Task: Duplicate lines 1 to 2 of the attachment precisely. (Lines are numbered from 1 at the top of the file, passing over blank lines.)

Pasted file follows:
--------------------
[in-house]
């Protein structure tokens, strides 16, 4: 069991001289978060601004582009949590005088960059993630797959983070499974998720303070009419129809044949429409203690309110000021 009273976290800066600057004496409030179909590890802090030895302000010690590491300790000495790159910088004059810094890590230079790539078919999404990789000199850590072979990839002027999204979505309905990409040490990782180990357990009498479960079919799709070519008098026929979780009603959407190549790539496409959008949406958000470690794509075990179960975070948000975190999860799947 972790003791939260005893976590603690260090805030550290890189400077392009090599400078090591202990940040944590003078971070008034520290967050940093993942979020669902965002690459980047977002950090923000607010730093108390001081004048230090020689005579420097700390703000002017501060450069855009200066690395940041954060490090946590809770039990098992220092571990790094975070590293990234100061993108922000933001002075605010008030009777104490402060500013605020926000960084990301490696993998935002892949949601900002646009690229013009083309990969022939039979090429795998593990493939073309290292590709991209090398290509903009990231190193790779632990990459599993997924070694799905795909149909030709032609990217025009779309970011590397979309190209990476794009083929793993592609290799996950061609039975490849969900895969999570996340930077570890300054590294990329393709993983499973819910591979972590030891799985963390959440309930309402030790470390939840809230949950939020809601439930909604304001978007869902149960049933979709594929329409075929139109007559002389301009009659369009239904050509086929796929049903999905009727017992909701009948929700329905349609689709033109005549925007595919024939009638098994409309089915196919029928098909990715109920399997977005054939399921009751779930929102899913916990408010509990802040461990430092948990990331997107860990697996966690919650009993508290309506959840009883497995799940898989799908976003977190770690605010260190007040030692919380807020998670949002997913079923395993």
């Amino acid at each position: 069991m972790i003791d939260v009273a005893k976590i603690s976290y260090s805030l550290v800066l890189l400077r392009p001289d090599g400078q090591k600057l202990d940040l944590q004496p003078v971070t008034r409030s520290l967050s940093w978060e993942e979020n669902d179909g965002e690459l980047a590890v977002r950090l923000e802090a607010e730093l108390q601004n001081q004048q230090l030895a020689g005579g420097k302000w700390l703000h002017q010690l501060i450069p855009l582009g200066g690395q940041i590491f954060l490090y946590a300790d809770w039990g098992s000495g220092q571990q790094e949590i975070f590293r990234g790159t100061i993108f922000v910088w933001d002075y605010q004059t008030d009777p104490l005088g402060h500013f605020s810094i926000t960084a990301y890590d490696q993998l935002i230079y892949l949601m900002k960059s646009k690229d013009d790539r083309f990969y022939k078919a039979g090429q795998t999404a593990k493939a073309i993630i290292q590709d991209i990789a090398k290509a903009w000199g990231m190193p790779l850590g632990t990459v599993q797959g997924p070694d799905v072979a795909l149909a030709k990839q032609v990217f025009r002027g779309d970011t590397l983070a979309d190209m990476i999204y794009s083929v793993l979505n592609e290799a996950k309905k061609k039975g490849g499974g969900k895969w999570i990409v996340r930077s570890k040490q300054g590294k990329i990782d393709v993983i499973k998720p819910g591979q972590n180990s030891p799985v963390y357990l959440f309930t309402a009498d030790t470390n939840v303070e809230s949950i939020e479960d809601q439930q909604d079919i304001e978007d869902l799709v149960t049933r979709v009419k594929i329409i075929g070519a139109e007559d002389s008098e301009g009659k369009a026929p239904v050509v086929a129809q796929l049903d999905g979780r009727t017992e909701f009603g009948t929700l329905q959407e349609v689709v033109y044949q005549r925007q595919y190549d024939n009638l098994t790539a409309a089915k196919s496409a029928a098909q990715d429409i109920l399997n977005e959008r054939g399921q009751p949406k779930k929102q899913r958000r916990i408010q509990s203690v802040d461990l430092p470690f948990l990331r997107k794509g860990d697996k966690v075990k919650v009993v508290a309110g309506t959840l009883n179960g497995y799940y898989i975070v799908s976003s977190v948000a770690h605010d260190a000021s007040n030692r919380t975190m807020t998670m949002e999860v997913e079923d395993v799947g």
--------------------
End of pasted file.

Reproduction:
[in-house]
């Protein structure tokens, strides 16, 4: 069991001289978060601004582009949590005088960059993630797959983070499974998720303070009419129809044949429409203690309110000021 009273976290800066600057004496409030179909590890802090030895302000010690590491300790000495790159910088004059810094890590230079790539078919999404990789000199850590072979990839002027999204979505309905990409040490990782180990357990009498479960079919799709070519008098026929979780009603959407190549790539496409959008949406958000470690794509075990179960975070948000975190999860799947 972790003791939260005893976590603690260090805030550290890189400077392009090599400078090591202990940040944590003078971070008034520290967050940093993942979020669902965002690459980047977002950090923000607010730093108390001081004048230090020689005579420097700390703000002017501060450069855009200066690395940041954060490090946590809770039990098992220092571990790094975070590293990234100061993108922000933001002075605010008030009777104490402060500013605020926000960084990301490696993998935002892949949601900002646009690229013009083309990969022939039979090429795998593990493939073309290292590709991209090398290509903009990231190193790779632990990459599993997924070694799905795909149909030709032609990217025009779309970011590397979309190209990476794009083929793993592609290799996950061609039975490849969900895969999570996340930077570890300054590294990329393709993983499973819910591979972590030891799985963390959440309930309402030790470390939840809230949950939020809601439930909604304001978007869902149960049933979709594929329409075929139109007559002389301009009659369009239904050509086929796929049903999905009727017992909701009948929700329905349609689709033109005549925007595919024939009638098994409309089915196919029928098909990715109920399997977005054939399921009751779930929102899913916990408010509990802040461990430092948990990331997107860990697996966690919650009993508290309506959840009883497995799940898989799908976003977190770690605010260190007040030692919380807020998670949002997913079923395993």